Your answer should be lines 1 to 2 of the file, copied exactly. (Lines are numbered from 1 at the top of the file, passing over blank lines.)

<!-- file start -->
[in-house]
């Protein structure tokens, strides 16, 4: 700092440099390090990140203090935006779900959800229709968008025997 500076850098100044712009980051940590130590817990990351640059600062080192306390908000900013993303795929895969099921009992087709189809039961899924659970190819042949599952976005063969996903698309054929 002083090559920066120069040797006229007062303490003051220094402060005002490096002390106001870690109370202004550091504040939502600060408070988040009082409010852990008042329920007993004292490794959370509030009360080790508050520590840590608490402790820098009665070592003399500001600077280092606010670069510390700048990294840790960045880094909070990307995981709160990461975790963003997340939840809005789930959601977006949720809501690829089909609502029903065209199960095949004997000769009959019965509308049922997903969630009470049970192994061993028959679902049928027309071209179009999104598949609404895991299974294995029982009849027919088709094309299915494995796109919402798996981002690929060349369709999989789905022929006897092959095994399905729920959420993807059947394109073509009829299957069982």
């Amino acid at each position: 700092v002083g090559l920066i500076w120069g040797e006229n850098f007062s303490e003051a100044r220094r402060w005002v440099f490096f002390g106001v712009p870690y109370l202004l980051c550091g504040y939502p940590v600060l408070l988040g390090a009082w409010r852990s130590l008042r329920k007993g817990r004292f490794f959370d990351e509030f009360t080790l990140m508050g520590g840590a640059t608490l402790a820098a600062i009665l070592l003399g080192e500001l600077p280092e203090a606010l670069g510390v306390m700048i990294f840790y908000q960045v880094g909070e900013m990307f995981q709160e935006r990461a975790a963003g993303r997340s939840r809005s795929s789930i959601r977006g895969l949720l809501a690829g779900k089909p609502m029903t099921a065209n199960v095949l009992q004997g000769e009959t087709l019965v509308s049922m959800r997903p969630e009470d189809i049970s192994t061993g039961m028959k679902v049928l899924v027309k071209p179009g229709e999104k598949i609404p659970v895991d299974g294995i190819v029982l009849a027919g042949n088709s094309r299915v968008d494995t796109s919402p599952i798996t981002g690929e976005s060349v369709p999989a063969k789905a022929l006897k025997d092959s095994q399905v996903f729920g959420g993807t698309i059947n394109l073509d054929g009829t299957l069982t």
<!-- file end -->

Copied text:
[in-house]
């Protein structure tokens, strides 16, 4: 700092440099390090990140203090935006779900959800229709968008025997 500076850098100044712009980051940590130590817990990351640059600062080192306390908000900013993303795929895969099921009992087709189809039961899924659970190819042949599952976005063969996903698309054929 002083090559920066120069040797006229007062303490003051220094402060005002490096002390106001870690109370202004550091504040939502600060408070988040009082409010852990008042329920007993004292490794959370509030009360080790508050520590840590608490402790820098009665070592003399500001600077280092606010670069510390700048990294840790960045880094909070990307995981709160990461975790963003997340939840809005789930959601977006949720809501690829089909609502029903065209199960095949004997000769009959019965509308049922997903969630009470049970192994061993028959679902049928027309071209179009999104598949609404895991299974294995029982009849027919088709094309299915494995796109919402798996981002690929060349369709999989789905022929006897092959095994399905729920959420993807059947394109073509009829299957069982």